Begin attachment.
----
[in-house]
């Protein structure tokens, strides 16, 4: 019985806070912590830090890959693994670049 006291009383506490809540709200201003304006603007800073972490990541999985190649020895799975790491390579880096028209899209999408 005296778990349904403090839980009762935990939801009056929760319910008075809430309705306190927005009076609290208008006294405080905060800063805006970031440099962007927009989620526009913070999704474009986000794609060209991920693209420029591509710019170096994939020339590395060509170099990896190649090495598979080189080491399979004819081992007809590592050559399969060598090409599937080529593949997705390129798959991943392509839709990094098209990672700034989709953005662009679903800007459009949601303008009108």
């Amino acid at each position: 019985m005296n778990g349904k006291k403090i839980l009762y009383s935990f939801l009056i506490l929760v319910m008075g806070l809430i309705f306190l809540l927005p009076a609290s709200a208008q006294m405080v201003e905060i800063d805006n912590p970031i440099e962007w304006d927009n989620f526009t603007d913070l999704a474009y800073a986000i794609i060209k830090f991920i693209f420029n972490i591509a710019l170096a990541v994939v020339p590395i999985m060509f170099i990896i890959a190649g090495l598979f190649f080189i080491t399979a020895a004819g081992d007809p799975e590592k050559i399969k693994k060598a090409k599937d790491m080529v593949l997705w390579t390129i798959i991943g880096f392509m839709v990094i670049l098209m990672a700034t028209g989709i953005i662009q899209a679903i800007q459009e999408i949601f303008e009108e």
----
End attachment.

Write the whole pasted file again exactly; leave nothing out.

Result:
[in-house]
């Protein structure tokens, strides 16, 4: 019985806070912590830090890959693994670049 006291009383506490809540709200201003304006603007800073972490990541999985190649020895799975790491390579880096028209899209999408 005296778990349904403090839980009762935990939801009056929760319910008075809430309705306190927005009076609290208008006294405080905060800063805006970031440099962007927009989620526009913070999704474009986000794609060209991920693209420029591509710019170096994939020339590395060509170099990896190649090495598979080189080491399979004819081992007809590592050559399969060598090409599937080529593949997705390129798959991943392509839709990094098209990672700034989709953005662009679903800007459009949601303008009108």
């Amino acid at each position: 019985m005296n778990g349904k006291k403090i839980l009762y009383s935990f939801l009056i506490l929760v319910m008075g806070l809430i309705f306190l809540l927005p009076a609290s709200a208008q006294m405080v201003e905060i800063d805006n912590p970031i440099e962007w304006d927009n989620f526009t603007d913070l999704a474009y800073a986000i794609i060209k830090f991920i693209f420029n972490i591509a710019l170096a990541v994939v020339p590395i999985m060509f170099i990896i890959a190649g090495l598979f190649f080189i080491t399979a020895a004819g081992d007809p799975e590592k050559i399969k693994k060598a090409k599937d790491m080529v593949l997705w390579t390129i798959i991943g880096f392509m839709v990094i670049l098209m990672a700034t028209g989709i953005i662009q899209a679903i800007q459009e999408i949601f303008e009108e």